• That sounds really weird, almost like they are covering up a gap in sales or something. At least some Ikea's are not afraid to discount heavily before things have to chucked out lol.

      • thought name should be bargaindiver :D

        • I don't dive, though the idea is certainly tempting 💲💲💲

      • Stuff that get's tossed is usually a safety recall, (if people take that stuff from the bins and use it and get hurt IKEA is still open to be sued)
        or something that would cost more in man hours/floor space to build/price/sell in the as-is section.
        Sofa cushions are a perfect example of stuff that probably wouldn't be sold, as they are of no interest to most people as the sizes vary wildly and so would sit taking up space for a long time before someone bought them.

        • Yes, I can see people getting choked by cushions…

          In any case, those things weren't broken. It could be like 2 cushions, 3rd missing, or where you have almost all parts, but a drawer, or panel is missing, it's chucked out. So no, it wasn't safety recall, otherwise IKEA would go bankrupt as every week you could find different stuff there.

          • @bargainparker: Zips, buttons, tassles etc are all choking hazards of they are not secured properly

            • @spaceflight: As I said, those things were brand new, the same what you would buy if needed a spare part. There was absolutely nothing wrong with them, apart from the fact that something else was broken, so they chucked out everything. I don't go to IKEA, but years ago they had this area where you could go and buy damaged goods which was fairly small space, so i am thinking rather than giving it for next to nothing, they decided sending it to landfill was a better option.

              No tassels there, neither buttons. Zips, yes, in perfect order, just like what you would buy with a sofa.

    • +12

      I just don’t understand the hate. They don’t have to give you anything back. They don’t have to buy back at all. It’s an offer, you can accept it or not, that’s the gamble you take in lugging your furniture to the store I guess. And their assumption is prob people are going to cave in rather than take their old furniture back home and reinstall it…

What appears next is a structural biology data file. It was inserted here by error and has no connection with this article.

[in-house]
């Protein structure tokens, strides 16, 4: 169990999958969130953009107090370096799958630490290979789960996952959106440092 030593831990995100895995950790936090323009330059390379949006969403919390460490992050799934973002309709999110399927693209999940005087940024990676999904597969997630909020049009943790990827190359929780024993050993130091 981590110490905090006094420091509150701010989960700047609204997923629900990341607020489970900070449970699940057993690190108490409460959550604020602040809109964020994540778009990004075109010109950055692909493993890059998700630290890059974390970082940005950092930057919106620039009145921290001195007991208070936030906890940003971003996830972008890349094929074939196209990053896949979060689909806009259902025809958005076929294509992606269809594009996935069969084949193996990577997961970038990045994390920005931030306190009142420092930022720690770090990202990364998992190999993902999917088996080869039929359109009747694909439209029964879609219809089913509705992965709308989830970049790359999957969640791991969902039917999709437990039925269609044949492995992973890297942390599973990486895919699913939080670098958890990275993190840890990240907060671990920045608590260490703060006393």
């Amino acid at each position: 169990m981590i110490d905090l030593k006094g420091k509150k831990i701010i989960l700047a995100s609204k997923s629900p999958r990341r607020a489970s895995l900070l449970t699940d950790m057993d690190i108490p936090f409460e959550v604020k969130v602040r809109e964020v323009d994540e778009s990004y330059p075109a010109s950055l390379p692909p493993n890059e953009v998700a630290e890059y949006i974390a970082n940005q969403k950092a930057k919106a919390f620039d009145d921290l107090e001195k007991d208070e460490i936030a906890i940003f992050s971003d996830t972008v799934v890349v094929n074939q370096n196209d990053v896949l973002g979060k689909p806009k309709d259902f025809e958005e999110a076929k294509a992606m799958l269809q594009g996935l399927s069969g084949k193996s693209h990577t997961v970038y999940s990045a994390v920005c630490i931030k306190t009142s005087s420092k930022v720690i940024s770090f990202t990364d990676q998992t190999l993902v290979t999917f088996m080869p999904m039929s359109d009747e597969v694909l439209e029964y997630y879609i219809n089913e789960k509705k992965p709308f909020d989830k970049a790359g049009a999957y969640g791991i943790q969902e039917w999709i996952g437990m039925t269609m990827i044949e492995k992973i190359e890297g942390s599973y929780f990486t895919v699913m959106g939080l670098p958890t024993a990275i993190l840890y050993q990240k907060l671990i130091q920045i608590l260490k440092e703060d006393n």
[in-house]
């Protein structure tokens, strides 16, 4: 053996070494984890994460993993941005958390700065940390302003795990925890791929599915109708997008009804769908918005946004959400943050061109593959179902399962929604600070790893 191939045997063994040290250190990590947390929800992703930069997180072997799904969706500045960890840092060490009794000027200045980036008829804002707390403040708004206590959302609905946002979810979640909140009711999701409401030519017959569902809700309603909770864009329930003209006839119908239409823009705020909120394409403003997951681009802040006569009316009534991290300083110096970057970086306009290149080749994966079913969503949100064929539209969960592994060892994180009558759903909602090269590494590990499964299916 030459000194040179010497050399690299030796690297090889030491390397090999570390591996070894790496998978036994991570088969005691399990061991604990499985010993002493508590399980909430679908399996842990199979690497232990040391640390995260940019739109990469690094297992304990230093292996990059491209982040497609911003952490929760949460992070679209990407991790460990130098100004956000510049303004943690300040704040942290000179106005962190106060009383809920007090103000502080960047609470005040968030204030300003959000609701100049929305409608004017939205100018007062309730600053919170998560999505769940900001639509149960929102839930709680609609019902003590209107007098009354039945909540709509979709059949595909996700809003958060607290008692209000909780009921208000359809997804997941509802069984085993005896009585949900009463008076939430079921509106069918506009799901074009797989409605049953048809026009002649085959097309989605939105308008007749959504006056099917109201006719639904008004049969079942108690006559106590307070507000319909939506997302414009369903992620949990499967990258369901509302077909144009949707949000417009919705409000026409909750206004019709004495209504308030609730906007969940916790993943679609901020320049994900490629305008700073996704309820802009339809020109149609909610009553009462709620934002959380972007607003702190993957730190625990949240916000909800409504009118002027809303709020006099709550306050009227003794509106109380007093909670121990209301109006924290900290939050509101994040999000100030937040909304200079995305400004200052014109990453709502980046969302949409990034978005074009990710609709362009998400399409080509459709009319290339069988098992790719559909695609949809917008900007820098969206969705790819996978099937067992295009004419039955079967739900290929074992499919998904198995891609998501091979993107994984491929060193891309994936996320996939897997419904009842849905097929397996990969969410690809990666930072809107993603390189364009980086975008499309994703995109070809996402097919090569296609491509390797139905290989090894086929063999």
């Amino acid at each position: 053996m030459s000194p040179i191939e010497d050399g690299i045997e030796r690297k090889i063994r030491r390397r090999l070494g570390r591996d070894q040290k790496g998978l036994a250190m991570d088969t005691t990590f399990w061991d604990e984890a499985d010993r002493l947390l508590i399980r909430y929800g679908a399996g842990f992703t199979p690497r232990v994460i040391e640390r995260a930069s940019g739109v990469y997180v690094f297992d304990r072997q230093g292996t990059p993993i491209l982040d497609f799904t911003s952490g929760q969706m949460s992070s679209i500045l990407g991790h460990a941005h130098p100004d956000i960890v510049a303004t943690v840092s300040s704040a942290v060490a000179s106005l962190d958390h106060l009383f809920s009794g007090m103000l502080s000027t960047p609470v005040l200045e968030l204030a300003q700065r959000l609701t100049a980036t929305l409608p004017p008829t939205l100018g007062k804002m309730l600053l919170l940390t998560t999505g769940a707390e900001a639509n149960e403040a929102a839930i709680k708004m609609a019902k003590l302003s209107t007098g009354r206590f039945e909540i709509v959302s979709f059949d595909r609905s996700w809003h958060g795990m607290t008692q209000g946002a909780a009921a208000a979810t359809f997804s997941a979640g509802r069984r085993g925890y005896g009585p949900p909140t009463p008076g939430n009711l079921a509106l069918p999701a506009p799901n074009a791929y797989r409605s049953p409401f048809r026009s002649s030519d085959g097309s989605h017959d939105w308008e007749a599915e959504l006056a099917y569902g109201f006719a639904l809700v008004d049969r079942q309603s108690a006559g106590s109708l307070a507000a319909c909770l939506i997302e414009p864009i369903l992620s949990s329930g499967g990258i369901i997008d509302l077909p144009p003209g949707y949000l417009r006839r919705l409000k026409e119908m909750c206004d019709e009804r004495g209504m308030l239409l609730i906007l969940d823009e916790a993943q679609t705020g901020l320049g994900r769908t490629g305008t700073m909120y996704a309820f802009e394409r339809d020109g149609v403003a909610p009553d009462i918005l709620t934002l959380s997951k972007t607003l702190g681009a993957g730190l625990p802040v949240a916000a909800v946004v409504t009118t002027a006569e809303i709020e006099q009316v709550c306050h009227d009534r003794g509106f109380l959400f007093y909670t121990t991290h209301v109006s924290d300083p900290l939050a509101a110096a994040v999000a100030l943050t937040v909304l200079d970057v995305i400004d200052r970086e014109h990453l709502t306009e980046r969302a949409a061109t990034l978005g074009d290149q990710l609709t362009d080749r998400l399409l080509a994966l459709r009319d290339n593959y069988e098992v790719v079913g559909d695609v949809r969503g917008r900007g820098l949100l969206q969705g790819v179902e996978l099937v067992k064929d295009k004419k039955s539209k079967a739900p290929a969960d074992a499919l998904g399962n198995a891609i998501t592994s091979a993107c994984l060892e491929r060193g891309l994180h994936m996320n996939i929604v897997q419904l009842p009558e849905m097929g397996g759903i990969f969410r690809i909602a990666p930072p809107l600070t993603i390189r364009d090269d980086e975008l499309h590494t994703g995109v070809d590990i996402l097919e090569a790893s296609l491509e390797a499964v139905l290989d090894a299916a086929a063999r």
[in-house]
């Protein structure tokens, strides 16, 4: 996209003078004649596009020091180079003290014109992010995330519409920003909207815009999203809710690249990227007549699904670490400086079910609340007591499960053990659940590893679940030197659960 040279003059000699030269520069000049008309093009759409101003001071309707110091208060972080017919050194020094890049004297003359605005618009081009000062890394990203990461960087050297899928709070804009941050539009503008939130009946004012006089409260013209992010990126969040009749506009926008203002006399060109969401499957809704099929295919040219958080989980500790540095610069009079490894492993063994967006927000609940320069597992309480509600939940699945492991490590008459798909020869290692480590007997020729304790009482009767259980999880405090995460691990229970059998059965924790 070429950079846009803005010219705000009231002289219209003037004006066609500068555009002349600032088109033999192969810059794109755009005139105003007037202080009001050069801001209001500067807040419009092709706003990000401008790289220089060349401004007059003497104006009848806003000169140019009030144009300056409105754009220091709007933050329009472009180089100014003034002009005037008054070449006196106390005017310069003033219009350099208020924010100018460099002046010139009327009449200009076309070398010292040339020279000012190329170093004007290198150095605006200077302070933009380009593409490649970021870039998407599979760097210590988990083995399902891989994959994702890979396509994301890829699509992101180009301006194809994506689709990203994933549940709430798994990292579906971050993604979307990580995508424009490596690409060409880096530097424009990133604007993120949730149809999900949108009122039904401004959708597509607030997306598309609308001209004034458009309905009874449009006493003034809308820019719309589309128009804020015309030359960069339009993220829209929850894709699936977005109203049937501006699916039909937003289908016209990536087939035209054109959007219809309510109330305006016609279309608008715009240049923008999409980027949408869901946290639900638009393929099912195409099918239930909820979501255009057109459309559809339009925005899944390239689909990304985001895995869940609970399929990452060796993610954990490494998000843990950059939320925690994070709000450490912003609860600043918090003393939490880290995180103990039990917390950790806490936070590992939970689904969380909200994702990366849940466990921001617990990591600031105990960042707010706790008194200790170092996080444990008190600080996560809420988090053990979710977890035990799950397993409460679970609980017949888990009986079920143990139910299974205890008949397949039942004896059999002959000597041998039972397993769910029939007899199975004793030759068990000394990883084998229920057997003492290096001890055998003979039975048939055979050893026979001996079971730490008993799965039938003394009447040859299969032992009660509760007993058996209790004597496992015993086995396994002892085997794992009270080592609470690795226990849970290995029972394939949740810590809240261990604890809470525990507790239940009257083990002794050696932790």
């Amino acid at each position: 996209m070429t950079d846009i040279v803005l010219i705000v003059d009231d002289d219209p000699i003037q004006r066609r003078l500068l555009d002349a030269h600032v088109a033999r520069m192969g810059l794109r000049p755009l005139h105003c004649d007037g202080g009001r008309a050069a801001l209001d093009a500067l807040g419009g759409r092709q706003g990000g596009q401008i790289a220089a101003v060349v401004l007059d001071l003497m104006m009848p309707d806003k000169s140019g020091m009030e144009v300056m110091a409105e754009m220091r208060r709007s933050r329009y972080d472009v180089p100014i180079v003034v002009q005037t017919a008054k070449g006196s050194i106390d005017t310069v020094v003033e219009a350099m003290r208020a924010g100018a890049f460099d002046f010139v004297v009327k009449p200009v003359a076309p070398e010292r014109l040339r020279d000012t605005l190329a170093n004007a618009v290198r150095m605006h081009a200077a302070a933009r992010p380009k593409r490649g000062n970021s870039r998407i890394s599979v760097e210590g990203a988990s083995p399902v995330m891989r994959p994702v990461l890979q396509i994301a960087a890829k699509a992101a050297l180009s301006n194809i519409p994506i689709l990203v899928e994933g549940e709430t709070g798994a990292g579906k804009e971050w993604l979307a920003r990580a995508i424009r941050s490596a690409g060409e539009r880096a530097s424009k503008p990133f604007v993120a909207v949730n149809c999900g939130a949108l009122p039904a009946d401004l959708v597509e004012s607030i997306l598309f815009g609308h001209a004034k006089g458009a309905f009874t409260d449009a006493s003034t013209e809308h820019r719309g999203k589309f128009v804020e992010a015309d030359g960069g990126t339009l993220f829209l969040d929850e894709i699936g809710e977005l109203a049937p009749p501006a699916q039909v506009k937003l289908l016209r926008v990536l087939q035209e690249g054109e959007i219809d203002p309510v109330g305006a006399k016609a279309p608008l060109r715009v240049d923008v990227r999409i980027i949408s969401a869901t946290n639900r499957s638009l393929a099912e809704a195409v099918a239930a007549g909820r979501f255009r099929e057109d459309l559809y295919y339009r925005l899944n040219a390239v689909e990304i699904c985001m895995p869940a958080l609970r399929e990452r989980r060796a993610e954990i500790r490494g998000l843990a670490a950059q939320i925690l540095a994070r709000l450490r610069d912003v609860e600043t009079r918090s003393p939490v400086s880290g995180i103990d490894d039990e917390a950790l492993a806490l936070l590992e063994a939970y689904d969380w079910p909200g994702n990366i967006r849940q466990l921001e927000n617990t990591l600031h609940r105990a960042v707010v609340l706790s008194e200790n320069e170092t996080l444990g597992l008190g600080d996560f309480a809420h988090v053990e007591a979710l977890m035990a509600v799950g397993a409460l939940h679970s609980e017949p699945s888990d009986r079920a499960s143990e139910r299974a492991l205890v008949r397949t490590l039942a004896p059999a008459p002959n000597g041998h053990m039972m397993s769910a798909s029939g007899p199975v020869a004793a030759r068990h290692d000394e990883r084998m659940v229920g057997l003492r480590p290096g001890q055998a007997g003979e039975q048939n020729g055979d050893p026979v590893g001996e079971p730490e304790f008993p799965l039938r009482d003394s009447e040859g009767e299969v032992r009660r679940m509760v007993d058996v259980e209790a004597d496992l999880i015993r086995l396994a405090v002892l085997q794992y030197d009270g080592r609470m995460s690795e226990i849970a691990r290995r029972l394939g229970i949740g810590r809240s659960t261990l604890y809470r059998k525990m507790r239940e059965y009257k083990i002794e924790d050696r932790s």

Its a bit poor taste to go for the lower offer on inspection sure, but they don’t have to buy back, it’s a promotion, you don’t have to sell your stuff, it’s absolutely your choice to not sell it to them.

      Now with the double buy-back promo, even if they use the lower quotation, you should get a fairer price overall, which is prob what I’m expecting they are doing here?

      Net impact is even flawless furniture rated low and then doubled will be a reasonable buy back to the average consumer, is maybe what they are going for you reckon? Because it sounds too good to be true otherwise lol.

      • +5

        They're free to offer whatever price they want. And we're free to tell them to go shove Stikkgrågs up their Asskönes.

        I believe I've heard it said that that's how a free market works.

      • Now with the double buy-back promo…

        So, now instead of them offering you say 50% in the first place without double buy back, they will offer you 25% and instead of you getting 100%, you still get 50%, is that what you are trying to say.

        PS. I don't hate them, they are just not my cup of tea.

    • -5

      I hate Ikea.
      And I hate them more because once they had a spend $250 and get back $50 or something and I also had another coupon or credit… anyway it was ~$100 in credits… so I bought something w/ the credit, but then had to return it (unused) ~week later… WELL, they kept the coupons! So sure, they refunded me what I paid, but I also earnt the credits.

      Yeah Ikea is junk, but they offer returns, so it's low risk.

      • Username checks out.

    • This is a terrible attitude.
      They are under no obligation to buy stuff from you at all.
      They are only going to offer you what they can get back when they re-sell it. They want to sell things quickly, preferably same day and so will be selling it for "cheap" (less than what you want for it anyway).
      If it's something they aren't going to be able to sell quickly they will not offer you very much for it, low demand items will have very low buy back value.
      Floor space costs money, the longer something sits unsold the longer they can't fill that sales space with something else.

      If you go in with unrealistic expectations that they will pay you "market price" for your stuff, then you will leave feeling sour, and it's your own fault you feel that way.

  • +5